With so many companies focused on simple survival during the downturn, with so much job loss and anxiety among those who survived, it was easy to forget about the war for top talent.
I know two CEOs: one in publishing is a friend; the other in manufacturing is an email correspondent. There is a common bond between the two; both are in their sixties and both act as if they are closer to twenty-two. Their sense of vitality springs from their passion for what they do. Each feels a sense of pride in the businesses he leads; more importantly, each is pushing his respective organization to new heights with a vigor found typically in much younger men. Their can-do attitudes seem almost corny, as if sketched from an earlier age or at least from musicals like The Music Man
There was an excited buzz in the room. By virtue of their animated conversations, it was obvious that these men and women, mostly in their forties, knew each other well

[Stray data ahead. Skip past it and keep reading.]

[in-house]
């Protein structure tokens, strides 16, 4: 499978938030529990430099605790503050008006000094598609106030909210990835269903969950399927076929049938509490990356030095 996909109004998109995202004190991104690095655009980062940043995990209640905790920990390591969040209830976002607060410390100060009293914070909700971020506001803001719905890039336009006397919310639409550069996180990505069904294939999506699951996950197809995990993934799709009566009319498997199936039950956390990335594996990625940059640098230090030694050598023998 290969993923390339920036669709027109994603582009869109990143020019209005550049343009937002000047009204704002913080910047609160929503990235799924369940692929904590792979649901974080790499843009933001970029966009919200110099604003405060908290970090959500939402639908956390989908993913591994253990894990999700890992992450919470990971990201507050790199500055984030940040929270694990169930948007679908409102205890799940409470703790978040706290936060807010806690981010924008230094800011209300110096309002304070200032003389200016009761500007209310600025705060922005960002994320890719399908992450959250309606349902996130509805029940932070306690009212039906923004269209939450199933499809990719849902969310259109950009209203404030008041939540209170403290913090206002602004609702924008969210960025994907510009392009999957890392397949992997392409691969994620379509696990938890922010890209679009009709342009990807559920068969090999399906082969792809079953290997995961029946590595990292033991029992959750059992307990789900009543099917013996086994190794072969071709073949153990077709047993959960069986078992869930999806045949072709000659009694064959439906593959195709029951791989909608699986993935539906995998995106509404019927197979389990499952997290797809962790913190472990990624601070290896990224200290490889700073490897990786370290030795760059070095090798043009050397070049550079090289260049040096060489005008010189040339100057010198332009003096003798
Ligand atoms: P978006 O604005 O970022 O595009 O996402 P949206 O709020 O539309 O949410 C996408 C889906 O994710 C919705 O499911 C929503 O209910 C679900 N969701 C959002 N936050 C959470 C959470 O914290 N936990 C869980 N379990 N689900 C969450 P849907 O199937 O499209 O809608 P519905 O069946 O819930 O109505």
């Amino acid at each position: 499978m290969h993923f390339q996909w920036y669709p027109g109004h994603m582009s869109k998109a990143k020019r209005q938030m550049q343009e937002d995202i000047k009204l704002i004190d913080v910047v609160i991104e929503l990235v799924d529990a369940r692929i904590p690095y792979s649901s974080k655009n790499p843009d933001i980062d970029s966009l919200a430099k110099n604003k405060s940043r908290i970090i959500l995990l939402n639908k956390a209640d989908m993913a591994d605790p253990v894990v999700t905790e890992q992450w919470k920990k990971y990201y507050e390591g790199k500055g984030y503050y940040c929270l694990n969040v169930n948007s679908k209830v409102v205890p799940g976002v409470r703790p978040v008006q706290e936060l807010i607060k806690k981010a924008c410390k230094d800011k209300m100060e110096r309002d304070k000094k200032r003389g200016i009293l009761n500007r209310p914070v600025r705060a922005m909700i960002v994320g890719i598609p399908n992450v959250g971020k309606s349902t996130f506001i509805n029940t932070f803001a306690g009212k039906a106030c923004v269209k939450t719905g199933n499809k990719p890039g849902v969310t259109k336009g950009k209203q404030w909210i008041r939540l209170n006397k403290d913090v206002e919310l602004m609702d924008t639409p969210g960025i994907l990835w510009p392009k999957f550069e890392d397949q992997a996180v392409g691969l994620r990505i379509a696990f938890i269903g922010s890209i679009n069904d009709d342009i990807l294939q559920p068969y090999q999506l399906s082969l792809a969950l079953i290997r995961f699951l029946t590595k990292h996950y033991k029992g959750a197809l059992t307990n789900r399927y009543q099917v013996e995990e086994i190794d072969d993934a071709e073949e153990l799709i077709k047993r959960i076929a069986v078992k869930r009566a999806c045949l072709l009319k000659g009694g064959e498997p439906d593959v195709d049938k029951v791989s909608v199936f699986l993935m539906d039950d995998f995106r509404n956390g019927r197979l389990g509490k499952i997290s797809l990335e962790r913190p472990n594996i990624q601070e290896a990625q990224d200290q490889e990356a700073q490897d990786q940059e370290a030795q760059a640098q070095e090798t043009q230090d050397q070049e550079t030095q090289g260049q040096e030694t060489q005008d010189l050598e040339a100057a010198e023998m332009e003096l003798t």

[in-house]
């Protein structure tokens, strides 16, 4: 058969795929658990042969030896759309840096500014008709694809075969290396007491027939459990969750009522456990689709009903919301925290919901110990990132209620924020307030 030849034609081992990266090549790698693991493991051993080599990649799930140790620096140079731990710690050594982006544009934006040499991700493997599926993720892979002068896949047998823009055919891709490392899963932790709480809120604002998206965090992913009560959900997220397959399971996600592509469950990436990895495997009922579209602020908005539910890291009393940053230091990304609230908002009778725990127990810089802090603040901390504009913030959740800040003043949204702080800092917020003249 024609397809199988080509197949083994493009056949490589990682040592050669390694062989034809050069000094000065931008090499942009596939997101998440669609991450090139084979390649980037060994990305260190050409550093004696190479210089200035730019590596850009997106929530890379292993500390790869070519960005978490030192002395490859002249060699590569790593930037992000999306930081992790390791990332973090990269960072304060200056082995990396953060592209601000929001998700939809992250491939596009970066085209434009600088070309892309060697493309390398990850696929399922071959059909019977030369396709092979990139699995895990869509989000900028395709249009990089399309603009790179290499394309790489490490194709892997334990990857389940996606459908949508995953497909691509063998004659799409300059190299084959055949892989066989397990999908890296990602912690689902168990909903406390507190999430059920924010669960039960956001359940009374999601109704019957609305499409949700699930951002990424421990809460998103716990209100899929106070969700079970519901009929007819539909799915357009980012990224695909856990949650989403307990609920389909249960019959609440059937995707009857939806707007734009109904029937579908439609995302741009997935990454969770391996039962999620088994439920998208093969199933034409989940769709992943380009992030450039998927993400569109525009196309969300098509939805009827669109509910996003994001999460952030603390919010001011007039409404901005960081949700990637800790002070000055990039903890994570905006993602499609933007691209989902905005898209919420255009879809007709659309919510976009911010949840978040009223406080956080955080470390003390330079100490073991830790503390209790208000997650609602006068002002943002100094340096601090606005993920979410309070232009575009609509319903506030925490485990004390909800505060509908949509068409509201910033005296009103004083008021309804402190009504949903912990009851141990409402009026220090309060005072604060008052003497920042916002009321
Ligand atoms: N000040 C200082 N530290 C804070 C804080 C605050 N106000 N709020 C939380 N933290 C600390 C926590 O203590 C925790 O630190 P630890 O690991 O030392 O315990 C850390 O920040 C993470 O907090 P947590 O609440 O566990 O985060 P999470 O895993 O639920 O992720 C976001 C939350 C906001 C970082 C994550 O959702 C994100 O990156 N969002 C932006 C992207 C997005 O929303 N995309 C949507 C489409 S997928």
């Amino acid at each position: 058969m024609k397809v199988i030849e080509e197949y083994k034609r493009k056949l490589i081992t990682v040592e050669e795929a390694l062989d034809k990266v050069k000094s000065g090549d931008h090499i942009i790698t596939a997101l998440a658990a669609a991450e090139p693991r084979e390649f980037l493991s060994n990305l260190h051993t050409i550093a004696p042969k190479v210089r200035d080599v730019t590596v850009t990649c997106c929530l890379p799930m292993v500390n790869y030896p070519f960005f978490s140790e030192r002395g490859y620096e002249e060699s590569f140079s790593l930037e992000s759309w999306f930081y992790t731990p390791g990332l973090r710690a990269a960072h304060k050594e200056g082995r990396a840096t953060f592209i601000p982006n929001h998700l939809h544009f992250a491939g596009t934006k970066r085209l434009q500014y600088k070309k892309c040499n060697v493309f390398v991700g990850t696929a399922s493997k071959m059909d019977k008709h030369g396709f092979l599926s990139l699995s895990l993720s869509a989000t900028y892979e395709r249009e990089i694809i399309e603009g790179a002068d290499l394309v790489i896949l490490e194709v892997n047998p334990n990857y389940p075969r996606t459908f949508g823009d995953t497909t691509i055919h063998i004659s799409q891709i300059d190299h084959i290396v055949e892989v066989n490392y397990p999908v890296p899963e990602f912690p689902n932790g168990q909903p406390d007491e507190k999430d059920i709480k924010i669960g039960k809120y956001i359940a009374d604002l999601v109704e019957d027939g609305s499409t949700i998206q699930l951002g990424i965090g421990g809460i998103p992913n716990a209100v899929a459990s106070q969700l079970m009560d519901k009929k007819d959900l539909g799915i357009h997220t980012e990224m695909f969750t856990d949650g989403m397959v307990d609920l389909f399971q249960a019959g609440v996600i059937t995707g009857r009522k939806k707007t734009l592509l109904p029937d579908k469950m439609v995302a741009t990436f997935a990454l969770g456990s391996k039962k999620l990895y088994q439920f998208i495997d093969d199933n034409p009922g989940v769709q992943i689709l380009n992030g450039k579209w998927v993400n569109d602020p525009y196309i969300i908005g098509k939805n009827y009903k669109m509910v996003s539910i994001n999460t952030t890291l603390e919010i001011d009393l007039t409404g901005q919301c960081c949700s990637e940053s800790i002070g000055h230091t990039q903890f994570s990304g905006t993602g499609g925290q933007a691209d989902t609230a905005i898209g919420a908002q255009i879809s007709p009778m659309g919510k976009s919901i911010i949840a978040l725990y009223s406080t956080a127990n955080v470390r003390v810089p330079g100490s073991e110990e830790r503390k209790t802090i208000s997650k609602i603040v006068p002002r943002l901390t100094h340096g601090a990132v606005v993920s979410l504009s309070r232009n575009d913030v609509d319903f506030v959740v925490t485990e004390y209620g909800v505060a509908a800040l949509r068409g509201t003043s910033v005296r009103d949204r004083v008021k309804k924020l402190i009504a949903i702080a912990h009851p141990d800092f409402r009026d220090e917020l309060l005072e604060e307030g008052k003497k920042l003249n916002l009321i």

When I hailed a taxi on the Las Vegas strip last week, I never expected to find a former Lehman Brothers broker behind the wheel. His greeting: “I hope you’re not one of those liberals.” I am, but he didn’t hold it against me for long. Let’s call my driver Jack. Jack was an up-and-comer with Lehman Brothers for years and worked for the firm in New York, San Francisco, and Las Vegas
How can you suffer from work life imbalance when you’re out of work? Trust me, it’s easy
This week's question for Ask the Coach: Keeping employees' committed and motivated during tough economic times seems like a tall task, especially after downsizing or program cutbacks.
It is not affecting employment across the board as many of the past ones have, but rather seems to be targeting specific sectors and types of work. Obviously banking and financial services, but also manufacturing and anyone in a semi-skilled job such as auto workers are especially affected. Needs are pocketed and specific. Talent shortages remain.